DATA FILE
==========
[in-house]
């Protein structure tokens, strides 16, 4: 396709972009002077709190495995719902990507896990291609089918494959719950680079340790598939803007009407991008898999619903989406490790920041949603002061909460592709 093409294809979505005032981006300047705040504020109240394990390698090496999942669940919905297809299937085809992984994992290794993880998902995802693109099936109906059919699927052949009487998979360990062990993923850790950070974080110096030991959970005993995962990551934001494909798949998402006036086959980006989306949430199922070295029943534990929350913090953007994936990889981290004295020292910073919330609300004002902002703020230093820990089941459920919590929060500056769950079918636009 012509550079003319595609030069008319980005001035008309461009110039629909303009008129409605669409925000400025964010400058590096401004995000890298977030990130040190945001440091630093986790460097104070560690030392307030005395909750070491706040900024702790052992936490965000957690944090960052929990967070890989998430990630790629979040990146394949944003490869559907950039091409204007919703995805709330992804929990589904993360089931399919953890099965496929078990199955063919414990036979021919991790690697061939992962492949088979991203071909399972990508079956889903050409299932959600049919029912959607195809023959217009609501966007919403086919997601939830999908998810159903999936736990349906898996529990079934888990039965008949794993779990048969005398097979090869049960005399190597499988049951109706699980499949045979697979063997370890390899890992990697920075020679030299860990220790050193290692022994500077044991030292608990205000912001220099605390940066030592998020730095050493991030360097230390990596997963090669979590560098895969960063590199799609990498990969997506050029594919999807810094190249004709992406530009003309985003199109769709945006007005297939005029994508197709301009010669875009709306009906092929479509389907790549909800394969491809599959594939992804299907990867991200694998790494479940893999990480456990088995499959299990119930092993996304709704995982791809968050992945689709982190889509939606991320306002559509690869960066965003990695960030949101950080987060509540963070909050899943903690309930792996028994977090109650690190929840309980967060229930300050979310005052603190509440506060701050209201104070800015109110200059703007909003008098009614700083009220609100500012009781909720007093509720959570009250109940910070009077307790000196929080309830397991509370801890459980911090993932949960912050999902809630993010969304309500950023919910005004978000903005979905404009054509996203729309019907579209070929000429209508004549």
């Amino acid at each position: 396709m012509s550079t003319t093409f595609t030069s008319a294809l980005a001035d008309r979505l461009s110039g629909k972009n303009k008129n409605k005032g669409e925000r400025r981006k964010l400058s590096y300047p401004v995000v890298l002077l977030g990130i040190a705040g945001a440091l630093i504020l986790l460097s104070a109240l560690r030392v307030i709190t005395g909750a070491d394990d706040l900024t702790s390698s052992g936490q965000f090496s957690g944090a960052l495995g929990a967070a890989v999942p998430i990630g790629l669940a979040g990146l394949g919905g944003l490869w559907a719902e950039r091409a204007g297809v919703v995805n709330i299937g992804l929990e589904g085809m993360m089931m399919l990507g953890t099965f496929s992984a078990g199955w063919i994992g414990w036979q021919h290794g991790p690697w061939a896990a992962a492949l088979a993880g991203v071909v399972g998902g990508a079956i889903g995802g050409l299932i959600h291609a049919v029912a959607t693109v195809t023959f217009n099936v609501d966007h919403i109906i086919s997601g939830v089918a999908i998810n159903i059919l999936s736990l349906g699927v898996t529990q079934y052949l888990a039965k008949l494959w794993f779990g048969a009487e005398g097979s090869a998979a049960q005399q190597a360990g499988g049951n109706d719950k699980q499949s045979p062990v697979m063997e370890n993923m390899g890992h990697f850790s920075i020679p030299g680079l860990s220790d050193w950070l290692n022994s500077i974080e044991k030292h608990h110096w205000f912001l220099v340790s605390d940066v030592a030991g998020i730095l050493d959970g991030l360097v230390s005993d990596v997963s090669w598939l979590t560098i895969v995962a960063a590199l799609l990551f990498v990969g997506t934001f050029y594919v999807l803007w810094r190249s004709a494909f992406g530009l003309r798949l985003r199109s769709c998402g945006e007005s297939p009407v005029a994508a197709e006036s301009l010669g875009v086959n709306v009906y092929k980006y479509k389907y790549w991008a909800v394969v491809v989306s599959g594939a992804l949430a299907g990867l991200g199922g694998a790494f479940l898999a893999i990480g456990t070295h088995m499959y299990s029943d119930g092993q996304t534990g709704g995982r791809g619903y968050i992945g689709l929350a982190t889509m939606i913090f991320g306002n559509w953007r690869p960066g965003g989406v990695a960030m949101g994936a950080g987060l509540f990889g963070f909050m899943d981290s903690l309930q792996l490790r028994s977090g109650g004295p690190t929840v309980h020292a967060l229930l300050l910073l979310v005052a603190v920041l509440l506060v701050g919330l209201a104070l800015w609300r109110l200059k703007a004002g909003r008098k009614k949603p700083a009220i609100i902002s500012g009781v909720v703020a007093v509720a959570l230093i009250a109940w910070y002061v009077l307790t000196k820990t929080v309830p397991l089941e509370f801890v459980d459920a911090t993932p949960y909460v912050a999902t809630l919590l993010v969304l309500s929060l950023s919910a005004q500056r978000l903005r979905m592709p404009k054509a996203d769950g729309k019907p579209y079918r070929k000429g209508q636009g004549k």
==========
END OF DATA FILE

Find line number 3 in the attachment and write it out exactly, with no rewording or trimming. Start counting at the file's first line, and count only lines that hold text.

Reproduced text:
């Amino acid at each position: 396709m012509s550079t003319t093409f595609t030069s008319a294809l980005a001035d008309r979505l461009s110039g629909k972009n303009k008129n409605k005032g669409e925000r400025r981006k964010l400058s590096y300047p401004v995000v890298l002077l977030g990130i040190a705040g945001a440091l630093i504020l986790l460097s104070a109240l560690r030392v307030i709190t005395g909750a070491d394990d706040l900024t702790s390698s052992g936490q965000f090496s957690g944090a960052l495995g929990a967070a890989v999942p998430i990630g790629l669940a979040g990146l394949g919905g944003l490869w559907a719902e950039r091409a204007g297809v919703v995805n709330i299937g992804l929990e589904g085809m993360m089931m399919l990507g953890t099965f496929s992984a078990g199955w063919i994992g414990w036979q021919h290794g991790p690697w061939a896990a992962a492949l088979a993880g991203v071909v399972g998902g990508a079956i889903g995802g050409l299932i959600h291609a049919v029912a959607t693109v195809t023959f217009n099936v609501d966007h919403i109906i086919s997601g939830v089918a999908i998810n159903i059919l999936s736990l349906g699927v898996t529990q079934y052949l888990a039965k008949l494959w794993f779990g048969a009487e005398g097979s090869a998979a049960q005399q190597a360990g499988g049951n109706d719950k699980q499949s045979p062990v697979m063997e370890n993923m390899g890992h990697f850790s920075i020679p030299g680079l860990s220790d050193w950070l290692n022994s500077i974080e044991k030292h608990h110096w205000f912001l220099v340790s605390d940066v030592a030991g998020i730095l050493d959970g991030l360097v230390s005993d990596v997963s090669w598939l979590t560098i895969v995962a960063a590199l799609l990551f990498v990969g997506t934001f050029y594919v999807l803007w810094r190249s004709a494909f992406g530009l003309r798949l985003r199109s769709c998402g945006e007005s297939p009407v005029a994508a197709e006036s301009l010669g875009v086959n709306v009906y092929k980006y479509k389907y790549w991008a909800v394969v491809v989306s599959g594939a992804l949430a299907g990867l991200g199922g694998a790494f479940l898999a893999i990480g456990t070295h088995m499959y299990s029943d119930g092993q996304t534990g709704g995982r791809g619903y968050i992945g689709l929350a982190t889509m939606i913090f991320g306002n559509w953007r690869p960066g965003g989406v990695a960030m949101g994936a950080g987060l509540f990889g963070f909050m899943d981290s903690l309930q792996l490790r028994s977090g109650g004295p690190t929840v309980h020292a967060l229930l300050l910073l979310v005052a603190v920041l509440l506060v701050g919330l209201a104070l800015w609300r109110l200059k703007a004002g909003r008098k009614k949603p700083a009220i609100i902002s500012g009781v909720v703020a007093v509720a959570l230093i009250a109940w910070y002061v009077l307790t000196k820990t929080v309830p397991l089941e509370f801890v459980d459920a911090t993932p949960y909460v912050a999902t809630l919590l993010v969304l309500s929060l950023s919910a005004q500056r978000l903005r979905m592709p404009k054509a996203d769950g729309k019907p579209y079918r070929k000429g209508q636009g004549k």